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Trump Turns to Manufacturing Executives to Help Develop Jobs Plans
WASHINGTON — President Trump, who has repeatedly promised to bring jobs back to the United States, turned to manufacturing executives on Thursday to help him develop measures to do just that, giving powerful business leaders a potentially influential hand in shaping his still-evolving economic policies.
“My administration’s policies and regulatory reform, tax reform, trade policies will return significant manufacturing jobs to our country,” Mr. Trump said at the White House, sitting around a large table with members of his cabinet and two dozen manufacturing executives. “Everything’s going to be based on bringing our jobs back — the good jobs, the real jobs. They’ve left and they’re coming back. They have to come back.”
Mr. Trump has yet to outline specific proposals for overhauling the tax and regulatory systems, rebuilding the nation’s infrastructure or reshaping the work force, all of which would be essential to accomplishing his ambitious employment goals. He told the group that his campaign pledge to create jobs had played a major role in his winning the White House, and on Thursday he dispatched his cabinet and senior staff members to gather input from the executives on what those packages should look like.
The meetings unfolded less than a month before Mr. Trump plans to submit a budget blueprint that is expected to include a health care package to replace the Affordable Care Act, and to unveil a sweeping plan to cut taxes.
But the president suggested his job-creation strategy was still something of a blank slate.
“We’re going to then go through the room very, very carefully,” Mr. Trump said to the executives as reporters were escorted out of the State Dining Room so that he and the business leaders could meet privately. “We’re going to find out how we bring more jobs back.”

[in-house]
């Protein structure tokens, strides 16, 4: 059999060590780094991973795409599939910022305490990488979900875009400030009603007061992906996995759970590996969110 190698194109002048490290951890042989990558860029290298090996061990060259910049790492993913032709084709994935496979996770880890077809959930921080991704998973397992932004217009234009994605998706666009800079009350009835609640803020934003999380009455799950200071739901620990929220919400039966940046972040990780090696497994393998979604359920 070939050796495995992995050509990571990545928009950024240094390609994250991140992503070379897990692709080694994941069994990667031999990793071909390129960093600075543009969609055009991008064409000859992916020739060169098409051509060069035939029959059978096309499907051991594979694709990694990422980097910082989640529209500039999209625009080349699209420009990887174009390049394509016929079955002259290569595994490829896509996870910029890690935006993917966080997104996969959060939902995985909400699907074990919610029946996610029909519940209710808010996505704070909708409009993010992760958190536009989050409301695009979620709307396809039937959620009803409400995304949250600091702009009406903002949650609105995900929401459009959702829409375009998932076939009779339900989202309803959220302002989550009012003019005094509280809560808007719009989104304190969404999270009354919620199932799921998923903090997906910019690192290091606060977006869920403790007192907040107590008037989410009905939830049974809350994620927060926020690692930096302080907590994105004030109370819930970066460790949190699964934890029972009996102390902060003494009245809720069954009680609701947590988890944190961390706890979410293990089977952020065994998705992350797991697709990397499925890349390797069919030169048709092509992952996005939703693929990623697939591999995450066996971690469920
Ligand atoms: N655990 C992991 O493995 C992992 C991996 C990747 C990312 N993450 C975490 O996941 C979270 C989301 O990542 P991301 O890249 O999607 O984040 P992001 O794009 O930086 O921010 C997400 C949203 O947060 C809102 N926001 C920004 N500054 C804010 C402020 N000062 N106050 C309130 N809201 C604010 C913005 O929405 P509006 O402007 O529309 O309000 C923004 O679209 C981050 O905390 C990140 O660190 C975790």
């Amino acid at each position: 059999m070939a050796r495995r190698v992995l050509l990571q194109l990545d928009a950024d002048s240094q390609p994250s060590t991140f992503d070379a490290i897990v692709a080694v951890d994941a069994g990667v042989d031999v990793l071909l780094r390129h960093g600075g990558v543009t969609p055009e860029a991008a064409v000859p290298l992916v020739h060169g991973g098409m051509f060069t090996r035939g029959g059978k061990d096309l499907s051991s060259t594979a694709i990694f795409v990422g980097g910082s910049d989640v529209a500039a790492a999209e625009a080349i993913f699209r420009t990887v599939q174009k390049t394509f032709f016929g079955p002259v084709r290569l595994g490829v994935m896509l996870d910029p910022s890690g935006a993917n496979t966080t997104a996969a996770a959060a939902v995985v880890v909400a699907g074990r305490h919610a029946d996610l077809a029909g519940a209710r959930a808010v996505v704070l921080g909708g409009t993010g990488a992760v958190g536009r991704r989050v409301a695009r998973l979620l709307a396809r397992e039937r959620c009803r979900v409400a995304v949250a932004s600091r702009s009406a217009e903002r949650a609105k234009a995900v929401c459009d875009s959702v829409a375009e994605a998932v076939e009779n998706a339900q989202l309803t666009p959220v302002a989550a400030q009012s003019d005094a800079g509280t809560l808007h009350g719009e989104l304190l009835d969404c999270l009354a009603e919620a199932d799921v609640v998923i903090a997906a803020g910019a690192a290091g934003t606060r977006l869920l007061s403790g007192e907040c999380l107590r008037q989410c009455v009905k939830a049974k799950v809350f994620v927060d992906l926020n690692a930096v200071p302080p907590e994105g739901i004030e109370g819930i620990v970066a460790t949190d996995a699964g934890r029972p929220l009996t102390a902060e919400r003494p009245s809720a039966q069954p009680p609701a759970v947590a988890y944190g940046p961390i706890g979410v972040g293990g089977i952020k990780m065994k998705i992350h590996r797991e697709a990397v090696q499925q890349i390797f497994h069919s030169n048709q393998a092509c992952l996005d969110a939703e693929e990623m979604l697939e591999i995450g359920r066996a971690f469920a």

Manufacturing executives appeared elated to be asked.
“Thank you for the opportunity in bringing the language of business back to the White House,” said Andrew Liveris, chief executive of Dow Chemical. “I’m here to make chemistry sexy again.”
Marillyn A. Hewson, chief executive of Lockheed Martin, said she was “very excited about the fact that this is one of the first actions that you want to take on.”
“Do you think Hillary would have asked for $700 million?” Mr. Trump asked, referring to Hillary Clinton, his opponent in the presidential election. “Oh, boy. I assume you wanted her to win,” he added, as Ms. Hewson appeared to shake her head in silence.
The president also singled out Greg Hayes of United Technologies, parent company of Carrier, praising its decision last year to keep hundreds of jobs in the United States.
After Mr. Trump’s win in November, United Technologies, which had drawn his ire in early 2016 when Carrier announced plans to shift more than 2,000 factory jobs to Mexico from Indiana, agreed to keep about 800 jobs in Indianapolis that it had targeted for offshoring. The remainder will move to Mexico.
“Did you bring any more of those jobs back?” Mr. Trump asked Mr. Hayes on Thursday.